Note: This review is in fulfillment of a Patreon pledge
My apologies for being late with this review, but last night I was finally able to sit down and watch Casshern (2004), a Japanese film based on the 1973 anime of the same name. I’d never heard of this film specifically before being asked to watch it, though I had heard of Casshern Sins, a reboot of the anime that aired in 2008.
Set in the far future, Casshern begins at the end of a fifty-year war between Europa (which uses robot armies) and the Eastern Federation. The Federation emerges victorious, but is soon fighting again when an uprising begins in Zone 7. Tetsuya Azuma (Yusuke Iseya), the son of a brilliant scientist, enlists in the army and ends up killed in action, only to be resurrected with the help of strange “Neo Cells” and gains incredible abilities as a result. The Neo Cells themselves are allegedly capable of forming new body parts, but it turns out they’re actually something else entirely.
Having never seen Casshern before, I wasn’t sure what to expect. I do my best to give every film I watch a fair chance, but while Casshern does have its moments (more on those in a moment), by and large the film did not impress me. The biggest failing of the film is its special effects. It’s painfully obvious when CGI is being used, so much so that in several scenes it took me right out of the action because of how fake it looked. The plot is also really confusing, though I’m not sure if that’s the fault of the film itself or the subtitles (which I’ve heard aren’t the best in the world). There are multiple scenes that seem like they’re supposed to be big moments, but instead come across as head-scratchers. A good case in point: in one early scene, it seems like we’re building up to an explosion in a secret laboratory, when suddenly a stone thunderbolt crashes through the ceiling and lodges itself into the lab. Said thunderbolt is the most blatant example of a deus ex machina that I’ve seen in years because the main plot doesn’t really get going until it inexplicably arrives.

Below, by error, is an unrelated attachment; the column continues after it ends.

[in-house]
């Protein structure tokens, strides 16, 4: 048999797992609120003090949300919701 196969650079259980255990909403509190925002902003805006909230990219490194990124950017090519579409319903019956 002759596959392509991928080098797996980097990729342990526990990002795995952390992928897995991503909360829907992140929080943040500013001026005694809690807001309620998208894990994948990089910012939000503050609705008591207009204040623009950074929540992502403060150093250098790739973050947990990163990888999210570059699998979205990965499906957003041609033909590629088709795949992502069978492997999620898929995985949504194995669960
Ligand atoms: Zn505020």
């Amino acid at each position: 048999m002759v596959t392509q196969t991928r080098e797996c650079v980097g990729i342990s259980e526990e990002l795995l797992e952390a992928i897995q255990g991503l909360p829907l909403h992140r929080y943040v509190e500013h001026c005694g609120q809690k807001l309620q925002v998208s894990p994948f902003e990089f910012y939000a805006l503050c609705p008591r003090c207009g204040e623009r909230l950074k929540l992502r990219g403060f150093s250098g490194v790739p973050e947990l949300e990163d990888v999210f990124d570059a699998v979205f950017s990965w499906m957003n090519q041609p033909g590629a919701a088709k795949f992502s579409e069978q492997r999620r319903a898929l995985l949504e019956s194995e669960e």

That’s not to say that the film is all bad, there is at least one moment that I thought was very well done. In a really creepy moment, the stone thunderbolt seemingly turned the Neo-Cell body parts into whole people. The military inexplicably shows up to slaughter them but a handful escape into the mountains. The bulk of this scene is done with no dialogue (aside from some crying and screaming), only music to give a sense of what is happening. It’s the one moment in the entire film where I was completely engrossed in the story.
I will also say that, having looked at images of the original anime, there are some Easter eggs paying homage to the 1973 series. For one, you can see the helmet that Casshern wears in the anime and Tetsuya later meats a dog named ‘Friender’ which references the cyborg’s canine sidekick in the anime.
Would I recommend Casshern? I’ll put it like this: if you’re a die-hard fan of all things Casshern, then I say go for it, you’ll likely find something to love about this film. But if you’re only a casual viewer then I would recommend avoiding this one, the visual flaws and confusing plot don’t add up to anything meaningful (though you can tell they’re trying).
What did you think of Casshern (if you’ve seen it)? Let me know your thoughts in the comments below and have a great day! If you sub to my Patreon for $5 or above, you can also request a film review of your choice 🙂
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